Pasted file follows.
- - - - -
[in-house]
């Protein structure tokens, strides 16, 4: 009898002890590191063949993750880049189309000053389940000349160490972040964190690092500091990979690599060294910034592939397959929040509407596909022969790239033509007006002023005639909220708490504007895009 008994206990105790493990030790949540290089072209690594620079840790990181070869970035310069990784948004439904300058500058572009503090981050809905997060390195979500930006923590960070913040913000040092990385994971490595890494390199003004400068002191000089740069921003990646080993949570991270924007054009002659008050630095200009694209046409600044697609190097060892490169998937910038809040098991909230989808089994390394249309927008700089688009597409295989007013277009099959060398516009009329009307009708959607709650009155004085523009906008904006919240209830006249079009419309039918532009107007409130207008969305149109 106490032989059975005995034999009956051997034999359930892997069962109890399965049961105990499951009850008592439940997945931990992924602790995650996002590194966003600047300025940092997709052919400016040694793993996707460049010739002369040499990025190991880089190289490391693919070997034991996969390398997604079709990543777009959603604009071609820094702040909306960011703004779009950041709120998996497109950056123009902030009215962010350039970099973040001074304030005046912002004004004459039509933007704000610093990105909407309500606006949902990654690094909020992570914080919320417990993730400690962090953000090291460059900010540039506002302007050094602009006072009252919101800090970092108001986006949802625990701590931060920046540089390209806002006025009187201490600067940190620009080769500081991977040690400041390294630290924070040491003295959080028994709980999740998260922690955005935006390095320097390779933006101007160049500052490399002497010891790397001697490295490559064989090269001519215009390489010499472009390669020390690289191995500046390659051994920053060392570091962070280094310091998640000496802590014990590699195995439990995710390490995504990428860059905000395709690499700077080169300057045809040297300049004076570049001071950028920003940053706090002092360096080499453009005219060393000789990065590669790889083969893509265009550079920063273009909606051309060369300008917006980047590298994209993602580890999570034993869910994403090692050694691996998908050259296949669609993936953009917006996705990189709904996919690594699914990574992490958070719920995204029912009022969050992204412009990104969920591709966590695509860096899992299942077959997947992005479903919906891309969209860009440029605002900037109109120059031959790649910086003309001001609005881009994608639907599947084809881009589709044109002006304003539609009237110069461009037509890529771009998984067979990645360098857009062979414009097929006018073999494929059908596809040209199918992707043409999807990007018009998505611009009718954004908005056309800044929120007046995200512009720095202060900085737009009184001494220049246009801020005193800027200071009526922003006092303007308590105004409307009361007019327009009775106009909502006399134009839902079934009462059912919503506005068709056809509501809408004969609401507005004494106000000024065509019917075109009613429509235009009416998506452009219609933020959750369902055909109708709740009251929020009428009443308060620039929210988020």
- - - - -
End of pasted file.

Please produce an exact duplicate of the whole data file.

[in-house]
């Protein structure tokens, strides 16, 4: 009898002890590191063949993750880049189309000053389940000349160490972040964190690092500091990979690599060294910034592939397959929040509407596909022969790239033509007006002023005639909220708490504007895009 008994206990105790493990030790949540290089072209690594620079840790990181070869970035310069990784948004439904300058500058572009503090981050809905997060390195979500930006923590960070913040913000040092990385994971490595890494390199003004400068002191000089740069921003990646080993949570991270924007054009002659008050630095200009694209046409600044697609190097060892490169998937910038809040098991909230989808089994390394249309927008700089688009597409295989007013277009099959060398516009009329009307009708959607709650009155004085523009906008904006919240209830006249079009419309039918532009107007409130207008969305149109 106490032989059975005995034999009956051997034999359930892997069962109890399965049961105990499951009850008592439940997945931990992924602790995650996002590194966003600047300025940092997709052919400016040694793993996707460049010739002369040499990025190991880089190289490391693919070997034991996969390398997604079709990543777009959603604009071609820094702040909306960011703004779009950041709120998996497109950056123009902030009215962010350039970099973040001074304030005046912002004004004459039509933007704000610093990105909407309500606006949902990654690094909020992570914080919320417990993730400690962090953000090291460059900010540039506002302007050094602009006072009252919101800090970092108001986006949802625990701590931060920046540089390209806002006025009187201490600067940190620009080769500081991977040690400041390294630290924070040491003295959080028994709980999740998260922690955005935006390095320097390779933006101007160049500052490399002497010891790397001697490295490559064989090269001519215009390489010499472009390669020390690289191995500046390659051994920053060392570091962070280094310091998640000496802590014990590699195995439990995710390490995504990428860059905000395709690499700077080169300057045809040297300049004076570049001071950028920003940053706090002092360096080499453009005219060393000789990065590669790889083969893509265009550079920063273009909606051309060369300008917006980047590298994209993602580890999570034993869910994403090692050694691996998908050259296949669609993936953009917006996705990189709904996919690594699914990574992490958070719920995204029912009022969050992204412009990104969920591709966590695509860096899992299942077959997947992005479903919906891309969209860009440029605002900037109109120059031959790649910086003309001001609005881009994608639907599947084809881009589709044109002006304003539609009237110069461009037509890529771009998984067979990645360098857009062979414009097929006018073999494929059908596809040209199918992707043409999807990007018009998505611009009718954004908005056309800044929120007046995200512009720095202060900085737009009184001494220049246009801020005193800027200071009526922003006092303007308590105004409307009361007019327009009775106009909502006399134009839902079934009462059912919503506005068709056809509501809408004969609401507005004494106000000024065509019917075109009613429509235009009416998506452009219609933020959750369902055909109708709740009251929020009428009443308060620039929210988020």